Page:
Remember years ago when an op-ed came out claiming women not only weren’t funny, but couldn’t be funny? Samantha Bee proved the haters wrong and laughed (and made audiences laugh) all the way to the comedy winners’ circle. She holds the title of longest-running correspondent on The Daily Show—from 2003 to 2015—and her own late night show, Full Frontal with Samantha Bee, is a huge hit on TBS, nominated for multiple Primetime Emmys in the last two years. She’s funny, but fearless, too. Whether she’s inviting Glenn Beck on as a guest or taking on Trump’s cabinet or being one of the first late night hosts to tackle the Harvey Weinstein harassment scandal with humor and teeth, Samantha Bee isn’t afraid to stick it to the man, whoever that man may be. Samantha Bee will take to the Kennedy Center for a moderated Q&A with New York magazine writer and bestselling author Rebecca Traister, of All the Single Ladies fame. This conversation between two highly intelligent women is truly a must-see and hear during this #MeToo era. The night promises to be full of thought-provoking discussion infused with Bee’s signature dose of insightful and pointed wit. Read more>>> Samantha Bee speaks at 8 p.m. at the Kennedy Center Concert Hall, 2700 F St. NW. $49–$89. (202) 467-4600. kennedy-center.org. (Diana Metzger)
Winterfest kicks off this weekend at Wunder Garten in NoMa. Swing by the beer garden for s’mores, spiked warm drinks, and a gift market from local craft makers. For opening night tonight there will be a fire performer and other entertainment from 5-9 p.m. Fill up on food from Timber Pizza Co., the Holy Crêpes food truck, CaliBurger, and more. Wunder Garten is dog-friendly. Visit Friday and Saturday from 12 p.m. to 12 a.m., but note that craft vendors close up shop at 8 p.m. Winterfest, 1101 First St. NE, winterfestwg.com. (Laura Hayes)
OH AND ALSO
Friday: New Zealand actor and comedian Rhys Darby, of Flight of the Concords fame, performs at Arlington Cinema and Drafthouse. 7:30 p.m. at 2903 Columbia Pike, Arlington. $25.
Friday: Bon Iver, fronted by indie singer-songwriter Justin Vernon, performs at The Anthem. 8 p.m. at 901 Wharf St. SW. $46–$96.
Saturday: Back in November of 2007, when compact discs were on their way out and MP3s were quickly becoming the preferred way to press play, NPR Music was born. Through meticulous and engaging reporting, NPR Music has cataloged a decade’s worth of musical innovations, like Radiohead’s pay-as-you-wish album In Rainbows in 2007, the 2007 launch of SoundCloud, the birthplace of millennial musicians, and the dramatic and brilliant way Beyoncé can drop record-breaking albums seemingly overnight like she did in 2013 with Beyoncé and 2016 with Lemonade. Even NPR’s own Tiny Desk Concert, created by Bob Boilen in 2008, changed the game by taking musicians out of loud clubs and into a quiet, bookshelf-lined office space for a truly intimate performance. NPR Music has also captured some of music’s more compelling political moments, like Pussy Riot’s protest performance in Moscow in 2012 and when Kanye interrupted Taylor Swift at the 2009 VMAs. NPR Music’s 10th Anniversary Concert and Party will showcase a top-secret lineup of their staff’s favorite musicians of the past decade, so prepare for surprises. Read more>>> NPR Music’s 10th Anniversary Concert and Party begins at 7 p.m. at 9:30 Club, 815 V St. NW. $40. (202) 265-0930. 930.com. (Casey Embert)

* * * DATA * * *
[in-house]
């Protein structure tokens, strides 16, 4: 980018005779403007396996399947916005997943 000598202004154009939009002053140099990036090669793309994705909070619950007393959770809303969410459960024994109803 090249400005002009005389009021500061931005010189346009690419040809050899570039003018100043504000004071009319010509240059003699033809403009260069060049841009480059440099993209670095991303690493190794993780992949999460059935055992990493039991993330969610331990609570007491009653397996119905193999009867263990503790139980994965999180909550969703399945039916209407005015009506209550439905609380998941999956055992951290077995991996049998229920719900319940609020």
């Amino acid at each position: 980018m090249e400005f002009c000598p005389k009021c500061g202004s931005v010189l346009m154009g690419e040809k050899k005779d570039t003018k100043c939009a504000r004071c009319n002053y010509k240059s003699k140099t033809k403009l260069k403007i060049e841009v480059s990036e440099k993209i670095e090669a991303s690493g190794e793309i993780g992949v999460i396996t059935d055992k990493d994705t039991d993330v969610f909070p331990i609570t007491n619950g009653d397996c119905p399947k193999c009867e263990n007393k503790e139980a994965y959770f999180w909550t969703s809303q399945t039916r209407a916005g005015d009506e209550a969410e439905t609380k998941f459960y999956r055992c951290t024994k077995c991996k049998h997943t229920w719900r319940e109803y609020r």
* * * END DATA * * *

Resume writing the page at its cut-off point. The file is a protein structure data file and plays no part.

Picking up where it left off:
Saturday: French DJ Tchami and electronic artist Malaa will perform together at Echostage. 9 p.m. at 2135 Queens Chapel Rd. NE. $25–$30.
Saturday: Wolf Trap presents its Holiday Sing-A-Long, featuring the U.S. Marine Band and members of local choirs and vocal groups performing Christmas carols and Hanukkah songs. 4 p.m. at 1551 Trap Rd., Vienna. Free.
Sunday: The visual artist Mark Bradford is known for synthesizing media in his large scale works, often combining bold language, advertisement, or other images with his distinct style of modern abstraction. His newest—and largest, spanning almost 400 linear feet around the Hirshhorn’s third level—installation, Pickett’s Charge, draws inspiration from the Hirshhorn’s location on the National Mall as well as the Civil War action from which it takes its name. The original Pickett’s Charge was the Confederate Army’s last push during the Battle of Gettysburg and the finale of their hopes for winning the war. In his modern take, Bradford takes stock of the reality and mythology of the battle, adding printed images from Paul Philippoteaux’s “Gettysburg Cyclorama” on top of layers of rope and paper. The resulting eight works are technically and logistically stunning, and allow viewers to question the sociopolitical truths that shape contemporary views of the world. Read more>>> The exhibition is on view daily 10 a.m. to 5:30 p.m., to Nov. 12, 2018, at the Hirshhorn Museum and Sculpture Garden, 7th Street and Independence Avenue SW. Free. (202) 633-4674. hirshhorn.si.edu. (Jackson Sinnenberg)
Sunday: Canadian folk band The Barr Brothers perform at Sixth & I Historic Synagogue. 8 p.m. at 600 I St. NW. $17–$20.
Sunday: Rock group Reverend Horton Heat hit the 9:30 Club stage. 7 p.m. at 815 V St. NW. $30.
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